Sugar Ray Robinson is the epitome of a gentleman. He was a fighter that possessed class, grace, and style. It was like watching a ballerina in the ring. I opened Decatur Boxing Club 14 years ago, and my training is based on Sugar Ray Robinson’s methodology.

I like training boxers that possess a beautiful spirit, and that want to be a positive example. I am not interested in training negative spirits, that are in it, just be a brutal ass kicker.

Jabs & Abs w/ DJ Nabs

Biggs also trains legendary DJ Nabs, who has recent started his own class at Decatur Boxing Club, entitled Jabs & Abs w/ DJ Nabs”.

What made you start your own class?

Well I’ve been promoting the boxing lifestyle since, I’ve been doing it, which has been about 7 years now. People would always ask me do I teach? And I would always say no, come to the gym. So eventually, there was an opening and I talked to Xavier Biggs, the owner, about doing the 11am class, and he allowed me to do it.

I am still a trainer in training, I consider myself, more of a person that inspires others, a motivator. I like to motivate people in the boxing ring, to be the best that they can be.

Have you grown in this new role?

Oh yes, definitely, because I think I am a really good student, in particular, anything that I love. And I have loved boxing since the moment I met Biggs here at 9pm at night, and he told me I had natural abilities. So when I watch others, I put myself in their shoes, I see the pain, the aggression, the struggle in their face, or I see confusion, and I try to alleviate that by giving them something to hold on to, whether it’s a story, a personal experience, or I tell them what I see in them, and I try to pull it out of them.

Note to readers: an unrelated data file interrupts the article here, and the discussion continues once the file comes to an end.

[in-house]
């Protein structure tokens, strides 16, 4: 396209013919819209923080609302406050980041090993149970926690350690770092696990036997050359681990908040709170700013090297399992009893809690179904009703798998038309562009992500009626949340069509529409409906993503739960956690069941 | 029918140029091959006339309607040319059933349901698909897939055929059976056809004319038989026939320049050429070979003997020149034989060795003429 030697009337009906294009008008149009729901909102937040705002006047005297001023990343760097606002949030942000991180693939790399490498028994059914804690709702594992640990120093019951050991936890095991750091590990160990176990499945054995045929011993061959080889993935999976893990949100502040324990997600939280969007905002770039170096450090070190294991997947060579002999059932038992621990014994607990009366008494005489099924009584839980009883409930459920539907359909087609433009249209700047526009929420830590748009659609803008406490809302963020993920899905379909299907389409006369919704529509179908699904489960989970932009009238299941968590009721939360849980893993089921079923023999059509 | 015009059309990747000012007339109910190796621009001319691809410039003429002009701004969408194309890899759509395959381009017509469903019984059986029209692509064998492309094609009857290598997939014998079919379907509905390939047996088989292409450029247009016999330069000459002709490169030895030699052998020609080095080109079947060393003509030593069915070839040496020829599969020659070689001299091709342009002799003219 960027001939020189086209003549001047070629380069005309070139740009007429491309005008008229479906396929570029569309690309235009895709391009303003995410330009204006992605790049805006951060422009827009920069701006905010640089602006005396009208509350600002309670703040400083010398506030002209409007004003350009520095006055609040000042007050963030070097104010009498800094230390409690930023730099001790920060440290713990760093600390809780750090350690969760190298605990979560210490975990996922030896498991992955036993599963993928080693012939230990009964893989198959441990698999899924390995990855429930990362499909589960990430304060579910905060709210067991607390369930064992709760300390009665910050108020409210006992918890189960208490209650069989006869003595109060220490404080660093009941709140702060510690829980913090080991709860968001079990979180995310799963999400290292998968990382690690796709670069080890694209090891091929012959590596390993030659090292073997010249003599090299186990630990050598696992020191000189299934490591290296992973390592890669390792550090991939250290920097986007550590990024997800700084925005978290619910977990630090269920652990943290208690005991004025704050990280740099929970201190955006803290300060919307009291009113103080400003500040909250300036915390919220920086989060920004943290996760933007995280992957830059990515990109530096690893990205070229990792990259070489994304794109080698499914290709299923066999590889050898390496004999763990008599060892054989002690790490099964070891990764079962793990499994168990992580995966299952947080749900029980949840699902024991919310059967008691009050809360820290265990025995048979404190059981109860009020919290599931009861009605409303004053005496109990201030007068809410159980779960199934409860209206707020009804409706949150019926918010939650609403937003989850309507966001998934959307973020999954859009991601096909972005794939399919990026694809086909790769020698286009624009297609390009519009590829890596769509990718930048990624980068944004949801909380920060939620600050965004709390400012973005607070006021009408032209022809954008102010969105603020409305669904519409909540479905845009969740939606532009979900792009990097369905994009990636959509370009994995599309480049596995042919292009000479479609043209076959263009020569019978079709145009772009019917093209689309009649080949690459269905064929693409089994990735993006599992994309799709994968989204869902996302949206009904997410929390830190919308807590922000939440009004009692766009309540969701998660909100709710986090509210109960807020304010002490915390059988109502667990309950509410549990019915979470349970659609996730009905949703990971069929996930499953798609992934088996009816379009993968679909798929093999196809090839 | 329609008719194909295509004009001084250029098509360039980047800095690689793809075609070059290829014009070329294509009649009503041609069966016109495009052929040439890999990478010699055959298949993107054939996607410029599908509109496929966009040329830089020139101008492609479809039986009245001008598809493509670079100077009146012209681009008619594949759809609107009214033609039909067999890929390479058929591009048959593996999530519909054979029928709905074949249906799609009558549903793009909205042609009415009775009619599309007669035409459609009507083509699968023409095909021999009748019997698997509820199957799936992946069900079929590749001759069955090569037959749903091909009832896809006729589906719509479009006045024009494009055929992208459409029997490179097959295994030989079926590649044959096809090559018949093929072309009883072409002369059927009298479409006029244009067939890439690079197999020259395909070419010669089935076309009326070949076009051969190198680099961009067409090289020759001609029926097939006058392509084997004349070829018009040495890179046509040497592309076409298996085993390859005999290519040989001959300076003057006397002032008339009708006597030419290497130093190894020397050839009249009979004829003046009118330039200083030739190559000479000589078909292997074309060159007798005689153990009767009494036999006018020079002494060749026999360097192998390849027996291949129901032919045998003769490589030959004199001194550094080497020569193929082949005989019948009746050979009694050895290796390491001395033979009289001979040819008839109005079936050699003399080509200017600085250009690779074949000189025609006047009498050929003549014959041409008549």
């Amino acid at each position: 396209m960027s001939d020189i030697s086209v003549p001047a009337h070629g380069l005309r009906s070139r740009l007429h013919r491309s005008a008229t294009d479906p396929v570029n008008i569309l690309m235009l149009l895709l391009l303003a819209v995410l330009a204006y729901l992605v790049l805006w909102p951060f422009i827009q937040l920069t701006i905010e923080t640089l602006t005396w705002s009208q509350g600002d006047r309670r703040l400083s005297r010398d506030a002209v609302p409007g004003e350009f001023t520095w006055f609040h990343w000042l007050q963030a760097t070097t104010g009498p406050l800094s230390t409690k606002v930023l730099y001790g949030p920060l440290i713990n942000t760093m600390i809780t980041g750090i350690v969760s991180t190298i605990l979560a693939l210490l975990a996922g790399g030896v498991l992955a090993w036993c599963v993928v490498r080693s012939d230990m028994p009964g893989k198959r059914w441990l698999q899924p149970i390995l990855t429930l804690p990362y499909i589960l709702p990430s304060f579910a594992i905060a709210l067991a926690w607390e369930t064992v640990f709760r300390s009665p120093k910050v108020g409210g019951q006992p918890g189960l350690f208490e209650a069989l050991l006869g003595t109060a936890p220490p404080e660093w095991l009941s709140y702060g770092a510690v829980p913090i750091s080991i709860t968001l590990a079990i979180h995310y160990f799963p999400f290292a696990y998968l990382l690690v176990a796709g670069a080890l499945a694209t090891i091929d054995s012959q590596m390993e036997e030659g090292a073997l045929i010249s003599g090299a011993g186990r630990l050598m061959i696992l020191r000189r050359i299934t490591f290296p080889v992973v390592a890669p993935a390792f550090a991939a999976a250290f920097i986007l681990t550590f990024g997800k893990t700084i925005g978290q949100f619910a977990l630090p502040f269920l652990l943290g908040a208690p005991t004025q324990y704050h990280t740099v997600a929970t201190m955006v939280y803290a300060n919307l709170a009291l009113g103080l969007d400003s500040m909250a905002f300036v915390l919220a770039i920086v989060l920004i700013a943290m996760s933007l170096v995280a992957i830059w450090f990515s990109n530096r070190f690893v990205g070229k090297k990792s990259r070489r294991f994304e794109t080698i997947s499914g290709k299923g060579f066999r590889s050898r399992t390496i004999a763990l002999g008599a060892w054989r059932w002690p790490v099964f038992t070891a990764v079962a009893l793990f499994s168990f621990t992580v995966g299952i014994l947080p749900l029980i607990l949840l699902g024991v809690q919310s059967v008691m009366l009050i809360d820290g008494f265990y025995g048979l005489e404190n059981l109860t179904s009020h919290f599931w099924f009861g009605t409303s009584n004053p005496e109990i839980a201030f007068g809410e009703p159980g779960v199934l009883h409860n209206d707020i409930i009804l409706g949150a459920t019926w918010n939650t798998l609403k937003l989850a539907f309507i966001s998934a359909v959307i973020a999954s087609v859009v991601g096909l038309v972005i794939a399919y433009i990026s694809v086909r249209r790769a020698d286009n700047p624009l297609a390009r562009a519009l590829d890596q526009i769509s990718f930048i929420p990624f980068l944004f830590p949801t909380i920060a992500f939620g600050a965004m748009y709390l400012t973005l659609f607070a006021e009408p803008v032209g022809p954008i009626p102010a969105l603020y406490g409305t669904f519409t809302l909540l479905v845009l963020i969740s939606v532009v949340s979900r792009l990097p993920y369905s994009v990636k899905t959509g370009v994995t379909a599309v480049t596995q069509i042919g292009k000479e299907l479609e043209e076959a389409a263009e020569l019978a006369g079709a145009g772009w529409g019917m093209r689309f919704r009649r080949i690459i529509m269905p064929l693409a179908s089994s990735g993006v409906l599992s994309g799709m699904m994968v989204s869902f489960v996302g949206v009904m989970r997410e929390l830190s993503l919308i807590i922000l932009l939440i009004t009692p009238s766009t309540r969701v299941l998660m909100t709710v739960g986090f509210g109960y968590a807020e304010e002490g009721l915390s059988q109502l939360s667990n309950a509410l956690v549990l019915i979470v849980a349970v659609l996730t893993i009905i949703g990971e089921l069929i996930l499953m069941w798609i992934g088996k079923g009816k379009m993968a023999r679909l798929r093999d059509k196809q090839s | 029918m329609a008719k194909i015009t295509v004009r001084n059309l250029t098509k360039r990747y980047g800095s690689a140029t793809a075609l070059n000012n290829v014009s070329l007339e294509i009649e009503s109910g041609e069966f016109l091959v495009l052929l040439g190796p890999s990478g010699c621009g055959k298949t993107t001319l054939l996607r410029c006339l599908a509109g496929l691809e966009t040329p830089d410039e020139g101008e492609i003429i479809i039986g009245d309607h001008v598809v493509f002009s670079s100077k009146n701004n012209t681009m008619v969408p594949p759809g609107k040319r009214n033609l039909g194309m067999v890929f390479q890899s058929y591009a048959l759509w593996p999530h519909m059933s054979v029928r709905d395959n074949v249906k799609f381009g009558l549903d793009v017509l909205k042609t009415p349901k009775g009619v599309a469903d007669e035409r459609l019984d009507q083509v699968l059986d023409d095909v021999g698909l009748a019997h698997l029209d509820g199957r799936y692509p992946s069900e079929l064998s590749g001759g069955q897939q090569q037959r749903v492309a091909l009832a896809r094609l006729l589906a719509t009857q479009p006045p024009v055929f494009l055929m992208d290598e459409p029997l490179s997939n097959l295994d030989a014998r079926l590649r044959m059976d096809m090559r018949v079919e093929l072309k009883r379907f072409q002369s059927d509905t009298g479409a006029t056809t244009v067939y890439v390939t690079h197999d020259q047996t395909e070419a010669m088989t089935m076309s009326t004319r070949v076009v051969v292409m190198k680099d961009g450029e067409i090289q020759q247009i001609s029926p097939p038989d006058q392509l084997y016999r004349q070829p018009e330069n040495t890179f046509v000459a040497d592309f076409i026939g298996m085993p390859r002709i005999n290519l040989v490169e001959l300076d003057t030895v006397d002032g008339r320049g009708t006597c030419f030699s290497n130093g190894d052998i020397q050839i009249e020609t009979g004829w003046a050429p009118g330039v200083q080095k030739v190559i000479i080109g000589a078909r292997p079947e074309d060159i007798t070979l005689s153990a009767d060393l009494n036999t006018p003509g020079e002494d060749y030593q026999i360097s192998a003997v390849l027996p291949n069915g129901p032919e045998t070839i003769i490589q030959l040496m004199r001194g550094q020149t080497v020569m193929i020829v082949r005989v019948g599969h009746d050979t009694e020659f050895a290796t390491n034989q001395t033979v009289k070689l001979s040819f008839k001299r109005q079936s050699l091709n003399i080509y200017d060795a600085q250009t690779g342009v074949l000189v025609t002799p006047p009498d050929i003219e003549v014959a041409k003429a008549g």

Producer/Recording Artist Sleepy Brown on Jabs & Abs with DJ Nabs

What brought you into the class?

I used to box in Las Vegas, and was looking for a new boxing home. Nabs and I worked in the music industry for years, and I saw that he was boxing.

How do you feel about the class?

I like the class. It’s not just boxing, we do a little some of everything. Nabs is a great instructor, shouts out to him. It is a challenge, otherwise, I would not be there. I most certainly recommend the class.

Producer/Recording Artist/Lecturer/Martial Artists Professor Griff on Jabs & Abs with DJ Nabs

What brought you into the class?

First of all, Nabs and I go way back. I got into a car accident in 2015 and damaged the nerves in my leg, subsequently it affected different parts of my body. I did acupuncture, reiki, I did all kinds of things, then I sat around trying to heal. I did aqua therapy, and some others things. I’ve always been a martial artist, so I told myself, I just got to work through the pain.

Then I saw “Jabs & Abs with DJ Nabs”, and I said what is Nabs doing, I never known him to be a boxer, I’ve always known him to be a DJ. So I ran into him, based on a post about a film we were in together. When I saw him, I said man, I need to get back in the gym, and he said, you know what I’m doing, and I said yes.

How do you feel about the class?

Surprisingly enough, I now understand what I put my students through. Nabs is a great instructor. He is very detailed oriented. He’s cool with it, he’s not over the top. He’s confident and wants to pass the information on to others.

Graduates of Jabs &Abs w/Nabs

A Lady Named Pearl on Boxing

I began training with Biggs in 2014. I came into the gym to improve my fitness, and gained an appreciation for the art of boxing, not to mention the wonderful Jazz music Biggs plays while working out. It is the best conditioning I have received, since becoming an athlete.

Moreover, I am thankful to DJ Nabs for improving my skills, while attending his class.

Boxing has tested my will, improved my cardio and rhythm, and has increased my self-confidence. The environment of the gym is amazing and has a very authentic feel. – A Lady Named Pearl

Check out more of this story in Pearl Magazine Winter Issue.

Photos of Pearl are courtesy of Anthony Gary.